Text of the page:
SharesPost Designs a Loan Program to Make Options Attractive Again

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companies can’t afford to lay out that much capital. Banks, too, shy away from option loans, because regulations prevent them from counting shares as collateral.

“We’re not a bank,” Brogger notes. To fund the initial loans, SharesPost is working with a new firm called The ESO Fund, which is made up of a group of venture industry veterans and has allocated between $15 million and $20 million for the program.

At the time of my interview with Brogger in late October, two option loans had been completed and another 15 were in the pipeline. That’s not exactly what you’d call a rush, but Brogger says the program is still in its beta phase. “There is not the same intensity to it that there was around Facebook. We are going to perfect it and build a marketplace gradually,” he says.

Without programs like this to unlock the value trapped in employee stock options, it will ultimately become much more expensive for Silicon Valley companies to recruit and retain employees, Brogger predicts.

“Private companies are staying private longer,” he observes. While a few big tech companies like LinkedIn, Facebook, Zynga, and Groupon have managed to go public in the last year, there isn’t a clamor to follow them through the door. In fact, the market has brutally punished some of these companies over unstable earnings and other problems. “There are lots of advantages to staying private, and in fact the JOBS Act makes it easier to stay private even longer,” Brogger says.

And that’s putting a big strain on traditional incentive stock option programs, which are intended not merely as a form of deferred compensation, but as a way to build loyalty.

“It’s a treasured part of the Silicon Valley model—you align incentives, you generate a sense of ownership, and you create the carrot of a wealth-creating event,” Brogger says. “But now you have people who have been in the company for five, six, or seven years, who have vested options, and they want to go start their own businesses, they want to buy a house, they want to diversify.”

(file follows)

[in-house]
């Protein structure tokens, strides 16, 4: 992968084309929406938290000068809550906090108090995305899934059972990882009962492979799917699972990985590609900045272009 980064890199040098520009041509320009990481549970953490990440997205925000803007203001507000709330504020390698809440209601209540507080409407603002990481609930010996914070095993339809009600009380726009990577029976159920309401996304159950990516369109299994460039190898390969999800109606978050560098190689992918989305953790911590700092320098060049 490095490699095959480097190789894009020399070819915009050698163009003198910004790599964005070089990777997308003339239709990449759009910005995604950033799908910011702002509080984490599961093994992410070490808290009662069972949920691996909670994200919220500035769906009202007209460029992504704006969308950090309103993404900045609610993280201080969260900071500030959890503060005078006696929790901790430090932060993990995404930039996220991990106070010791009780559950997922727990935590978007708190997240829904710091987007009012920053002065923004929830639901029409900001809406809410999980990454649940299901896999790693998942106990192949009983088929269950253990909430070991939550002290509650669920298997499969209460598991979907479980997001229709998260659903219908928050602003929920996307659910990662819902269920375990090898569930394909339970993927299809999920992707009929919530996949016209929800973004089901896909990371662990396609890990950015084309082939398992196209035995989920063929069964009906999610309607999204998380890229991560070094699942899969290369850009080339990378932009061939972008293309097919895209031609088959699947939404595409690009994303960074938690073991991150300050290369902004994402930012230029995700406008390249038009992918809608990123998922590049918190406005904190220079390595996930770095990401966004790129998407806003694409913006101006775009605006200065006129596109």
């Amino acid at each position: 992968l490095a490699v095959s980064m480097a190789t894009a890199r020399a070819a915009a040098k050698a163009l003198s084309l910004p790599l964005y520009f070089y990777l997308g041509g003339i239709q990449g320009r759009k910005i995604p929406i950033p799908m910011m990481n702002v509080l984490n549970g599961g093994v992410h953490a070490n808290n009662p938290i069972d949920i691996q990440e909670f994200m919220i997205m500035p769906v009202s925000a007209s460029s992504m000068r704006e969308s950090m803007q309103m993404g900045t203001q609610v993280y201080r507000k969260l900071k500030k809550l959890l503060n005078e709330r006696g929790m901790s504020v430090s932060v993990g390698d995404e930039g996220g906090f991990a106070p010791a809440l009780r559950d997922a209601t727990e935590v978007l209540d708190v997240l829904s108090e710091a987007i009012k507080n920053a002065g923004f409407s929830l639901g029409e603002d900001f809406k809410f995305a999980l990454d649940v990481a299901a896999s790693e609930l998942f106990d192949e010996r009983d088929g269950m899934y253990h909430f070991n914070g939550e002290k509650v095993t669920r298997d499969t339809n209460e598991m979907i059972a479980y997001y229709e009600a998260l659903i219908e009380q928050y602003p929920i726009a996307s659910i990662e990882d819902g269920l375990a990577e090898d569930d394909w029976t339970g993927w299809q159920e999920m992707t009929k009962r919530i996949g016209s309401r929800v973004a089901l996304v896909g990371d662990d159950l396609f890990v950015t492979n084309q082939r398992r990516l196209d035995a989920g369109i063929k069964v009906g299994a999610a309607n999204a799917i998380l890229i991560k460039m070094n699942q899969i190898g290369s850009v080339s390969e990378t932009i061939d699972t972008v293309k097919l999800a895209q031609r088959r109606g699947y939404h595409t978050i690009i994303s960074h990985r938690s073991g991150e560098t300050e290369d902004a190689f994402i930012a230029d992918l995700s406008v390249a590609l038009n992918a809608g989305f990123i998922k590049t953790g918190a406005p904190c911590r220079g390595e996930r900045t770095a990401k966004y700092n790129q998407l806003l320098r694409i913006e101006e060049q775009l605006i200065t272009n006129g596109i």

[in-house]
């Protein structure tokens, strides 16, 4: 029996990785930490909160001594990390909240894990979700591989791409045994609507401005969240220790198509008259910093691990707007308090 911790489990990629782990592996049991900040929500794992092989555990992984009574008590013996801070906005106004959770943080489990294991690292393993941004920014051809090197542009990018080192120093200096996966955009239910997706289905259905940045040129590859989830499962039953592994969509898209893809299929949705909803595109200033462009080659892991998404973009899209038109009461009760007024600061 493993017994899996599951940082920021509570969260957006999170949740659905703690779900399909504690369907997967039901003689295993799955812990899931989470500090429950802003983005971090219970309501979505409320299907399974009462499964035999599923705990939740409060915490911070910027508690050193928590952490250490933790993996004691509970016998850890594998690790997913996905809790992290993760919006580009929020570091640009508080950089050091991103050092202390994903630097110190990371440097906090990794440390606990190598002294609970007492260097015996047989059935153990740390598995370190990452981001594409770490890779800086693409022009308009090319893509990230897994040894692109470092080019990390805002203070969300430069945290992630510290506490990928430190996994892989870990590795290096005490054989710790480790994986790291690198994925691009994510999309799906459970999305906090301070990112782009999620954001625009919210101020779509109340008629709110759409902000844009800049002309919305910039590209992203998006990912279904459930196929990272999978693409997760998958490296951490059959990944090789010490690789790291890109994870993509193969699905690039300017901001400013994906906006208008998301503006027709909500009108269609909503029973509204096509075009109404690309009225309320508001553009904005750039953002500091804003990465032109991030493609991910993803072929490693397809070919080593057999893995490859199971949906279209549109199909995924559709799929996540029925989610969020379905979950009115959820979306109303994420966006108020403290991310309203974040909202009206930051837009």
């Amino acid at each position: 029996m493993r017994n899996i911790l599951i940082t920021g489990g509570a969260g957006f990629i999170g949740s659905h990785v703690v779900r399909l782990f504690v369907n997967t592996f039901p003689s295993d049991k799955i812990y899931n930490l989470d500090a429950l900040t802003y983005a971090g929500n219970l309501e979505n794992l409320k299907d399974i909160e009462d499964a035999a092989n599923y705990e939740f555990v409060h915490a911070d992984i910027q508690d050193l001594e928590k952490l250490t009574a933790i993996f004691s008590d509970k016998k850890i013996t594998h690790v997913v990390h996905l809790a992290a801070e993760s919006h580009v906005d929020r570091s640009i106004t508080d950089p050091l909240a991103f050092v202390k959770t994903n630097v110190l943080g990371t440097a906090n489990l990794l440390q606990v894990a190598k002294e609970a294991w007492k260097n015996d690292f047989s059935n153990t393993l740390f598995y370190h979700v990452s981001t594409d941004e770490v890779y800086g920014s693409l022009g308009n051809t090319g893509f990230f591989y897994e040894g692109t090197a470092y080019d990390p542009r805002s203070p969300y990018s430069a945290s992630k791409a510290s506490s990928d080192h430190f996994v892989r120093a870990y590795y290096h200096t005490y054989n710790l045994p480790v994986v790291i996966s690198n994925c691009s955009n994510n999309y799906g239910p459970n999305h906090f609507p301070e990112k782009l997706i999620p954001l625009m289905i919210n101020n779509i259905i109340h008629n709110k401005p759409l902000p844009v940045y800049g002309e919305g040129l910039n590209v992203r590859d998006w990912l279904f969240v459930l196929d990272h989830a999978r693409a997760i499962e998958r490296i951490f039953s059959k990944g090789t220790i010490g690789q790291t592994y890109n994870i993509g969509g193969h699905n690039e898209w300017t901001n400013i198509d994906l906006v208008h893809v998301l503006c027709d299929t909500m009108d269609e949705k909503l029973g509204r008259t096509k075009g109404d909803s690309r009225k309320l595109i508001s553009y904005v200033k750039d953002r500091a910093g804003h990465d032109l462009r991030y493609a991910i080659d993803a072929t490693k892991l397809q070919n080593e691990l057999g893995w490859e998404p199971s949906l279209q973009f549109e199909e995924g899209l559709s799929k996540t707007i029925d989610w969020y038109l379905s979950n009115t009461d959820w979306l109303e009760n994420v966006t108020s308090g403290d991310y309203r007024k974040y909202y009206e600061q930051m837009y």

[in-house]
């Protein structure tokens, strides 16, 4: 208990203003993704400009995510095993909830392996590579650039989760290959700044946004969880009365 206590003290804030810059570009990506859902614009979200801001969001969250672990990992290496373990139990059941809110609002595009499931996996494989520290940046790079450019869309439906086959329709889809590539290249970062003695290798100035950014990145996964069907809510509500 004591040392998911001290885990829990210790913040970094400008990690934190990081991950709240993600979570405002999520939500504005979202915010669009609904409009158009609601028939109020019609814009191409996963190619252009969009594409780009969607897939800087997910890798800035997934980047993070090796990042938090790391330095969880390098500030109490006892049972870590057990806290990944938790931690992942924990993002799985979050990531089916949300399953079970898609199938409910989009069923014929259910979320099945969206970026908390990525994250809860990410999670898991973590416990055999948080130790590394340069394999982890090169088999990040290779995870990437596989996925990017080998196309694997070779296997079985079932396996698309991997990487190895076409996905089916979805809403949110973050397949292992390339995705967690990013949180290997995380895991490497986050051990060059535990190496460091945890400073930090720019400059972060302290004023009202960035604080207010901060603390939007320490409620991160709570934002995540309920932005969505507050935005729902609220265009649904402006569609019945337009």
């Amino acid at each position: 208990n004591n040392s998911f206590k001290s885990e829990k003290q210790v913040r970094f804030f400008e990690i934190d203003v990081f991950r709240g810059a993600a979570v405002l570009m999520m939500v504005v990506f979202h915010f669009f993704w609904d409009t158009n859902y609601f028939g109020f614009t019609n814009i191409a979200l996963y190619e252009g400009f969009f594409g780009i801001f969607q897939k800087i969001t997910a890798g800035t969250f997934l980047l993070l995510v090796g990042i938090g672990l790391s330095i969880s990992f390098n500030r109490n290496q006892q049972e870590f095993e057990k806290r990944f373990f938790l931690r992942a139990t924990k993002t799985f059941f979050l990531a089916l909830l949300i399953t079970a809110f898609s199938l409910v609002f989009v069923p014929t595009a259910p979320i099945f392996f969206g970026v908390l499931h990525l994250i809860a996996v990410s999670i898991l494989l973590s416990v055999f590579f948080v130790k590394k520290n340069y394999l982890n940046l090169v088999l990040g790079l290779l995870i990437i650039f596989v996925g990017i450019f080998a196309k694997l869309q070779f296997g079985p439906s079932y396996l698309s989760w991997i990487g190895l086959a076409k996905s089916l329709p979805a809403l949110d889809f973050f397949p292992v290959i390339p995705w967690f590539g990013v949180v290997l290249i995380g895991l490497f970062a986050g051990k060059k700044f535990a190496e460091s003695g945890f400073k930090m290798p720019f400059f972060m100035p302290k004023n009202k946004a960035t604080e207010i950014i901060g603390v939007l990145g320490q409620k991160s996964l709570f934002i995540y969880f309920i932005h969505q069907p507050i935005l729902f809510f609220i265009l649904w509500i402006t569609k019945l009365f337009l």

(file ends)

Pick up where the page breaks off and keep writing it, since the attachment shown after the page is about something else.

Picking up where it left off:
“Engineers who sign on when they are 25, they can wait until they are 29,” Brogger continues. “What they can’t do is wait until they are 37. Only the largest endowments and institutions have that kind of investment horizon.” If there isn’t a realistic prospect that their options will pay off within four or five years, Brogger says, employees would be better off working only until they’re vested, then moving on. “If your sweat equity is your capital, that is the only way to diversify.”

Brogger sees SharesPost’s option loan program as a natural extension of the secondary markets, which emerged a few years ago as a response to shareholders’ unmet need for pre-IPO liquidity. He thinks other options will eventually come along as well, including programs serving employees at smaller startups. “People with these valuable assets in these illiquid shares and options need a way to turn them into a usable part of their financial lives,” he says. “If it doesn’t emerge, the system will stay broken, and people will start saying ‘Thanks for the options, but I’ll take cash.’”

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Wade Roush is the producer and host of the podcast Soonish and a contributing editor at Xconomy. Follow @soonishpodcast

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